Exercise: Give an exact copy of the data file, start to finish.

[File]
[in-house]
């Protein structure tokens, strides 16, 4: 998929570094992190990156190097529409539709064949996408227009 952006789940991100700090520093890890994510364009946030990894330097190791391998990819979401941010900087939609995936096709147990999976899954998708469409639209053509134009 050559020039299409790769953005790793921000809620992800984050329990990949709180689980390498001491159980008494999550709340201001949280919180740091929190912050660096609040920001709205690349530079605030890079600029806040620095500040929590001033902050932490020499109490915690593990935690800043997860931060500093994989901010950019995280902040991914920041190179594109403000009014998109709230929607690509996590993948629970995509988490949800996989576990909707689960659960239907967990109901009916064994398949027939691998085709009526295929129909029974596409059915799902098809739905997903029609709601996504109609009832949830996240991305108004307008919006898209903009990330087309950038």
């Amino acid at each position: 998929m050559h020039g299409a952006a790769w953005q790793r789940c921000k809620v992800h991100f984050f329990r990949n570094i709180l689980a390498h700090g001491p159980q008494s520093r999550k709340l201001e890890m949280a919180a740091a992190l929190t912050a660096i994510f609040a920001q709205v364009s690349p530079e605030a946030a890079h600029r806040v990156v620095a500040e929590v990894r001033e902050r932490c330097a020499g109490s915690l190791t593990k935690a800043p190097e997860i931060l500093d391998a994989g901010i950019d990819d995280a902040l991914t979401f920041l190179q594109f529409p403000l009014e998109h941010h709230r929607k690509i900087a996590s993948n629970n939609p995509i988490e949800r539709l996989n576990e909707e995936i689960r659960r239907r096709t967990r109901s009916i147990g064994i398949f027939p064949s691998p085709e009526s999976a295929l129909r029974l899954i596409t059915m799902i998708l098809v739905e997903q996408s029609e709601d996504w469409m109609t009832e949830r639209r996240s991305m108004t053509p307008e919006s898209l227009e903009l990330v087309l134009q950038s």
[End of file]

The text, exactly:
[in-house]
């Protein structure tokens, strides 16, 4: 998929570094992190990156190097529409539709064949996408227009 952006789940991100700090520093890890994510364009946030990894330097190791391998990819979401941010900087939609995936096709147990999976899954998708469409639209053509134009 050559020039299409790769953005790793921000809620992800984050329990990949709180689980390498001491159980008494999550709340201001949280919180740091929190912050660096609040920001709205690349530079605030890079600029806040620095500040929590001033902050932490020499109490915690593990935690800043997860931060500093994989901010950019995280902040991914920041190179594109403000009014998109709230929607690509996590993948629970995509988490949800996989576990909707689960659960239907967990109901009916064994398949027939691998085709009526295929129909029974596409059915799902098809739905997903029609709601996504109609009832949830996240991305108004307008919006898209903009990330087309950038």
């Amino acid at each position: 998929m050559h020039g299409a952006a790769w953005q790793r789940c921000k809620v992800h991100f984050f329990r990949n570094i709180l689980a390498h700090g001491p159980q008494s520093r999550k709340l201001e890890m949280a919180a740091a992190l929190t912050a660096i994510f609040a920001q709205v364009s690349p530079e605030a946030a890079h600029r806040v990156v620095a500040e929590v990894r001033e902050r932490c330097a020499g109490s915690l190791t593990k935690a800043p190097e997860i931060l500093d391998a994989g901010i950019d990819d995280a902040l991914t979401f920041l190179q594109f529409p403000l009014e998109h941010h709230r929607k690509i900087a996590s993948n629970n939609p995509i988490e949800r539709l996989n576990e909707e995936i689960r659960r239907r096709t967990r109901s009916i147990g064994i398949f027939p064949s691998p085709e009526s999976a295929l129909r029974l899954i596409t059915m799902i998708l098809v739905e997903q996408s029609e709601d996504w469409m109609t009832e949830r639209r996240s991305m108004t053509p307008e919006s898209l227009e903009l990330v087309l134009q950038s």